Parties to a Texas Informal Marriage Must Represent Themselves as Married

When a person seeks divorce from an informal marriage, they often must prove the informal marriage existed.  To prove a Texas informal marriage, the party must show by the preponderance of the evidence that the couple agreed to be married, subsequently lived together in Texas as spouses, and held themselves out to others as married.  Tex. Fam. Code § 2.401. A man recently appealed summary judgment in his divorce case on the ground he had not raised an issue of fact as to the existence of an informal marriage.

Divorce Case

The petitioner filed for divorce in November 2021, alleging the parties had been married on or about March 18, 2002.

In her answer, the respondent asserted a verified defense that they parties were not married. She filed a motion for summary judgment, attaching tax returns, deeds, and other exhibits that she argued showed the parties had not represented themselves as married “to the general public or others.” She also averred that the petitioner had never presented her as his wife to his children, that his children had not socialized with her or her family because they knew she was not the petitioner’s wife, and that he lived with another woman.

The petitioner attached an affidavit to his response and argued it established genuine issues of material fact as to all required elements of an informal marriage.

At the summary judgment hearing, the respondent’s attorney argued the motion was actually a no-evidence motion.  The petitioner did not object and argued that he had met the burden of raising a fact issue.

The trial court granted the motion for summary judgment.  The petitioner appealed, arguing the motion was a traditional motion for summary judgment and not a no-evidence motion.

No-Evidence or Traditional Summary Judgment Motion

A no-evidence motion must specifically challenge the support for the claim and set forth the elements for which there is not evidence.  If a no-evidence motion generally challenges the case rather than specifically challenging the support for an identified element or elements, it cannot support summary judgment. The respondent’s motion identified the three elements required to prove an informal marriage but did not identify those for which there was no evidence.  The appeals court therefore concluded the motion was defective and legally insufficient to support no-evidence summary judgment.  Additionally, the motion was not labeled as a no-evidence motion and otherwise indicate it was a no-evidence motion.  Additionally, the respondent had attached summary judgment evidence to the motion.  The petitioner had not received sufficient notice that the respondent was seeking no-evidence summary judgment.  The appeals court therefore applied the standard of review for traditional summary judgment.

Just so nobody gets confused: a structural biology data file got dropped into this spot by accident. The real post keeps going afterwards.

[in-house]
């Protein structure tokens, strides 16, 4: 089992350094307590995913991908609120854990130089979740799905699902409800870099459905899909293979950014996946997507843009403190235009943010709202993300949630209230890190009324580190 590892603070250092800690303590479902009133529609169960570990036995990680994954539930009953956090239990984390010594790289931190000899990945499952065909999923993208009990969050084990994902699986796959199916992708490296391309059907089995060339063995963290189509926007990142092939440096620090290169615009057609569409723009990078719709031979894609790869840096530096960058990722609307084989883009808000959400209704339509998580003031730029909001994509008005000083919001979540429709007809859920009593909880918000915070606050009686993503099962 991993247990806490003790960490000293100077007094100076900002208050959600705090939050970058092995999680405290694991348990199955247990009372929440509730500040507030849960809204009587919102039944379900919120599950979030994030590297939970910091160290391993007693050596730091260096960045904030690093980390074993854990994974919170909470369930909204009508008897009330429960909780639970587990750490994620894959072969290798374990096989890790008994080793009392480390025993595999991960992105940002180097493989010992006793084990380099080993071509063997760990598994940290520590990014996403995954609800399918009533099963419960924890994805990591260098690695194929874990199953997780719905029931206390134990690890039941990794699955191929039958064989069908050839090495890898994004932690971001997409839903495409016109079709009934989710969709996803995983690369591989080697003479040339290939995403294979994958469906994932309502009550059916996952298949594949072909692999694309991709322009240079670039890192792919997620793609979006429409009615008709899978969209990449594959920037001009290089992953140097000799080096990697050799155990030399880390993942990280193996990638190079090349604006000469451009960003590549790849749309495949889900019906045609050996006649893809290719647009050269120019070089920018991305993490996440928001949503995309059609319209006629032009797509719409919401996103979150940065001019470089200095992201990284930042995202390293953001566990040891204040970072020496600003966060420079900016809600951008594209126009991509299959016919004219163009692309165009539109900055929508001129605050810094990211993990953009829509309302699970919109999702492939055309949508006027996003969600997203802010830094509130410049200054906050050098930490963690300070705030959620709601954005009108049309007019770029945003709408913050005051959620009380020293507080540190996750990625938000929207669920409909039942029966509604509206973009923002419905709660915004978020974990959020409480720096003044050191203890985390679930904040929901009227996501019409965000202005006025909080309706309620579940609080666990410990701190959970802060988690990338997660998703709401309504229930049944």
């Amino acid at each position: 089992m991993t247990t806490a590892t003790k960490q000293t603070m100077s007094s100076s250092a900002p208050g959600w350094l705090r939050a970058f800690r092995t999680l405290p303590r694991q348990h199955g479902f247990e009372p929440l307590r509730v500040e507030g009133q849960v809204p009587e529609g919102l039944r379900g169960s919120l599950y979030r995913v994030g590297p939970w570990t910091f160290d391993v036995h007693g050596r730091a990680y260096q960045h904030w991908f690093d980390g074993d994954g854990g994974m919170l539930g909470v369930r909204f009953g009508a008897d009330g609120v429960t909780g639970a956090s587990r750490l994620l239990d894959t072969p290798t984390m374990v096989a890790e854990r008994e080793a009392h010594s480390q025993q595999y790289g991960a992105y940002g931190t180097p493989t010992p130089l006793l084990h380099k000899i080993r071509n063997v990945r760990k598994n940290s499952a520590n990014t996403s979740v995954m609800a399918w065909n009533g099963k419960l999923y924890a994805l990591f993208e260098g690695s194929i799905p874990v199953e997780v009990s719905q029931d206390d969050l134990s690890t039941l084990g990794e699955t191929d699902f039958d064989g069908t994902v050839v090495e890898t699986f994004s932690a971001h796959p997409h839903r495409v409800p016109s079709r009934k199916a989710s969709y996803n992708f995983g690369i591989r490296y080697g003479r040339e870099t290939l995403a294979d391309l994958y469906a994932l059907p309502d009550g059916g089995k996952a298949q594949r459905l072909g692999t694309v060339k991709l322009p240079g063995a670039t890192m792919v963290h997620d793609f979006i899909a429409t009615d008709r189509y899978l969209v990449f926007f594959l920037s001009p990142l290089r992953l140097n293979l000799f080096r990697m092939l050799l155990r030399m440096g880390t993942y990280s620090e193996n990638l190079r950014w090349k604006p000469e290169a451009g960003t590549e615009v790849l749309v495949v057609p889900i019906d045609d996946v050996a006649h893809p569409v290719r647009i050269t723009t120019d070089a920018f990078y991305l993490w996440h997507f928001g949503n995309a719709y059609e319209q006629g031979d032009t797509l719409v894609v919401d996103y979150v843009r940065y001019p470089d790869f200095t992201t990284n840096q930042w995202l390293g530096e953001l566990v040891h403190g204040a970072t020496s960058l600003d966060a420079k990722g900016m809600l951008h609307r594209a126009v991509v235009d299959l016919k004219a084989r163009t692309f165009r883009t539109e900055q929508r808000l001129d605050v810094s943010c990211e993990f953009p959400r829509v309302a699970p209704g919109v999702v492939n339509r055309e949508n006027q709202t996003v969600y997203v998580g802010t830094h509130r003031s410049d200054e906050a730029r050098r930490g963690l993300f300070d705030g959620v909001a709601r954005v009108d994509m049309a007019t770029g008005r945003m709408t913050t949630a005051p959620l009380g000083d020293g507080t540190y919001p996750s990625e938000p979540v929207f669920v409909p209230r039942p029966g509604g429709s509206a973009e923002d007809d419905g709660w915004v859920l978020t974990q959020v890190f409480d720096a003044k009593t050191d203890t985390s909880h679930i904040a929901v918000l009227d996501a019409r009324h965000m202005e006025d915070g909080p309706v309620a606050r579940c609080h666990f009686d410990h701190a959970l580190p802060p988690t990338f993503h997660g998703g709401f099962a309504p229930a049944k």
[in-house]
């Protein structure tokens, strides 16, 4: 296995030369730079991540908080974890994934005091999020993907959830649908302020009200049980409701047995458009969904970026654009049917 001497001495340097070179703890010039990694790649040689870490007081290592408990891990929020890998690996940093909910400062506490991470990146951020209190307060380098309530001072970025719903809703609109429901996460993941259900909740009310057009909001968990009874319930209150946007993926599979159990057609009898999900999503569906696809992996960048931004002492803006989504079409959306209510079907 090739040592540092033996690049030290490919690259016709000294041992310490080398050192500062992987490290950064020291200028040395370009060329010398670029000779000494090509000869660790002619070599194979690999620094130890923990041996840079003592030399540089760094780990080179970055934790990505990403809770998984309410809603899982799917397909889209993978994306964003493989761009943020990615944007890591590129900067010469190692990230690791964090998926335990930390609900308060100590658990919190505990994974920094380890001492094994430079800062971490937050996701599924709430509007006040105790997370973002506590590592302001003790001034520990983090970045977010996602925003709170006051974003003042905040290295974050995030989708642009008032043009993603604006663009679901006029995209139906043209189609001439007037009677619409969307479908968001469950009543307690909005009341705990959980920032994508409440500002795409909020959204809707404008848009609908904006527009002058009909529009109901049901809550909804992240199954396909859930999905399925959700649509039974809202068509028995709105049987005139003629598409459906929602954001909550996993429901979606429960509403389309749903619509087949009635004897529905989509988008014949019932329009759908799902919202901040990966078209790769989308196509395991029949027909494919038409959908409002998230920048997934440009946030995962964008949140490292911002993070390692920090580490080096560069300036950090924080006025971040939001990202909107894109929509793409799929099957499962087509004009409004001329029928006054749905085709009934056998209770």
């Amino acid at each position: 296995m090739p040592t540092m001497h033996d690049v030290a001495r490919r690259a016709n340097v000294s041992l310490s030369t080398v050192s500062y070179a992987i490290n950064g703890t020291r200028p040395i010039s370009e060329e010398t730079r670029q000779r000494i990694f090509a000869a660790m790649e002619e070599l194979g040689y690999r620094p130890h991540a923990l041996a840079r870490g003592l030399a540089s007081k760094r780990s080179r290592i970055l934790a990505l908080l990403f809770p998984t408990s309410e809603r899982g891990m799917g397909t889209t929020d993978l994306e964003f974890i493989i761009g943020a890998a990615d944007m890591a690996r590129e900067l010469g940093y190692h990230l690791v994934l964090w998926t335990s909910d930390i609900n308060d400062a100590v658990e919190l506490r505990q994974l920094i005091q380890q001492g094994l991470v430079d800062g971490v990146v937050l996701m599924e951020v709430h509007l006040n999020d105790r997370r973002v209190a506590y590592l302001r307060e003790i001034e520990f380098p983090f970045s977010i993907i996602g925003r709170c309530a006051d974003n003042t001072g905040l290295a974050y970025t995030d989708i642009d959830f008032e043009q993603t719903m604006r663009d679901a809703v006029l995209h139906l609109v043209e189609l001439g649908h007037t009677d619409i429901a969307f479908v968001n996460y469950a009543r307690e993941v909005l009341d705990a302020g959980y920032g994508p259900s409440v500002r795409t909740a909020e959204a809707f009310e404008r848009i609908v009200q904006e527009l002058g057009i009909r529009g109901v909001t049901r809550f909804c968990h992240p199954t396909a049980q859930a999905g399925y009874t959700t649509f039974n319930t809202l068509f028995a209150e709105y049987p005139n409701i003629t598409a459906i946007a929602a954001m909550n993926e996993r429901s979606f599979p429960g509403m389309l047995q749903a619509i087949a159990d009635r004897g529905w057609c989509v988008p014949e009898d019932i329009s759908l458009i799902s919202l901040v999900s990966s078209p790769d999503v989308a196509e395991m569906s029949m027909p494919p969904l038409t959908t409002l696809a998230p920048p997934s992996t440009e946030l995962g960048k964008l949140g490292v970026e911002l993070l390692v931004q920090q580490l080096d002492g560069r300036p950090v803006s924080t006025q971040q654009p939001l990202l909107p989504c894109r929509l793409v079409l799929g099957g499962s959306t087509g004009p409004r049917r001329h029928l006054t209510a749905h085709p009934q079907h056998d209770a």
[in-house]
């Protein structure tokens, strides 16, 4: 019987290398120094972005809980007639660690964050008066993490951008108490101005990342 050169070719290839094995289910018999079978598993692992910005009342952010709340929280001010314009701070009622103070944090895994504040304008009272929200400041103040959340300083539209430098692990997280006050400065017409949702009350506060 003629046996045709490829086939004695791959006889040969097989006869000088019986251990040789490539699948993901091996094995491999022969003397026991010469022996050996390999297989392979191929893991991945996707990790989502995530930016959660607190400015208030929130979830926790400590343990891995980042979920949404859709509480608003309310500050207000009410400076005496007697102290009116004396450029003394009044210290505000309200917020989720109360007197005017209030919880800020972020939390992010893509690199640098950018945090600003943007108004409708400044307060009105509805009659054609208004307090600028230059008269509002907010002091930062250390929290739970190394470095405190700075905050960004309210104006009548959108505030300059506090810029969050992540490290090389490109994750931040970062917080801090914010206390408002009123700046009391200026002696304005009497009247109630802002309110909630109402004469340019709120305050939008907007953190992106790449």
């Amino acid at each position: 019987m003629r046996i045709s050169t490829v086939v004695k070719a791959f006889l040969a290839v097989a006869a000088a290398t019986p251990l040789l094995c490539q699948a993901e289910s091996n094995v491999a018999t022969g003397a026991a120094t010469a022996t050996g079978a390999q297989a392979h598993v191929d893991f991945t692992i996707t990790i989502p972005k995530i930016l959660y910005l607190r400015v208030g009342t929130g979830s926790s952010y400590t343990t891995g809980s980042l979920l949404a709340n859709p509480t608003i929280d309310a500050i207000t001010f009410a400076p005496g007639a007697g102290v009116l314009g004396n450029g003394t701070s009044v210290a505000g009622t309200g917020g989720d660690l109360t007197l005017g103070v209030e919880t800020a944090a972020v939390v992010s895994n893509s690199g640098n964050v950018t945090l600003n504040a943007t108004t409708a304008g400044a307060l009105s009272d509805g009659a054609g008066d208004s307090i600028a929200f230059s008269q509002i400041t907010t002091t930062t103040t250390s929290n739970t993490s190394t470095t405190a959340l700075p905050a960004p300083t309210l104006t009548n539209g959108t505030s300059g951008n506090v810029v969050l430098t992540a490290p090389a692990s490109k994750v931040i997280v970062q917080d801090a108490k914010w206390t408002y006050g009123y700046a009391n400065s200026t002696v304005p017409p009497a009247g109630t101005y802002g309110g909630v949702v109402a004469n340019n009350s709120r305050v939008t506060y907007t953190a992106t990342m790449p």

Holding Out to Others a Married Couple

The petitioner argued he had raised a fact issue for each element required to prove an informal marriage.

The respondent argued her exhibits showed that the parties did not represent themselves as married to the general public.  She had attached both parties’ tax returns showing they each filed as single. She also attached two warranty deeds that had identified the petitioner as “single.” She also attached a bank statement indicating the petitioner had a joint bank account with another woman.  She also averred that the petitioner had never represented her as his wife to his children.

The appeals court concluded that the summary judgment evidence showed the parties “had not consistently conducted themselves as husband and wife in the public eye. . .” and therefore negated the third element.  The burden then shifted to the petitioner to present controverting evidence to raise a fact issue with regard to the third element.

The petitioner offered only an affidavit as summary judgment evidence.  In it, he averred the parties had told others, including his sister and his daughter, that they were married.  The appeals court concluded, however, that the petitioner’s statement only showed isolated references to other people that they were married.  Texas case law has held that isolated references are not sufficient evidence that the parties held themselves out as a married couple.  The appeals court concluded that the petitioner had not presented sufficient evidence to raise a genuine issue of fact.  The trial court therefore did not err in granting summary judgment.  The appeals court affirmed the judgment.

Seek the Advice of a Skilled Dallas Family Law Attorney

The existence of an informal marriage can have significant financial consequences at the end of the relationship.  If you believe your relationship may constitute an informal marriage, an experienced Texas divorce attorney can advise you.  Contact McClure Law Group at 214.692.8200 to discuss your case.

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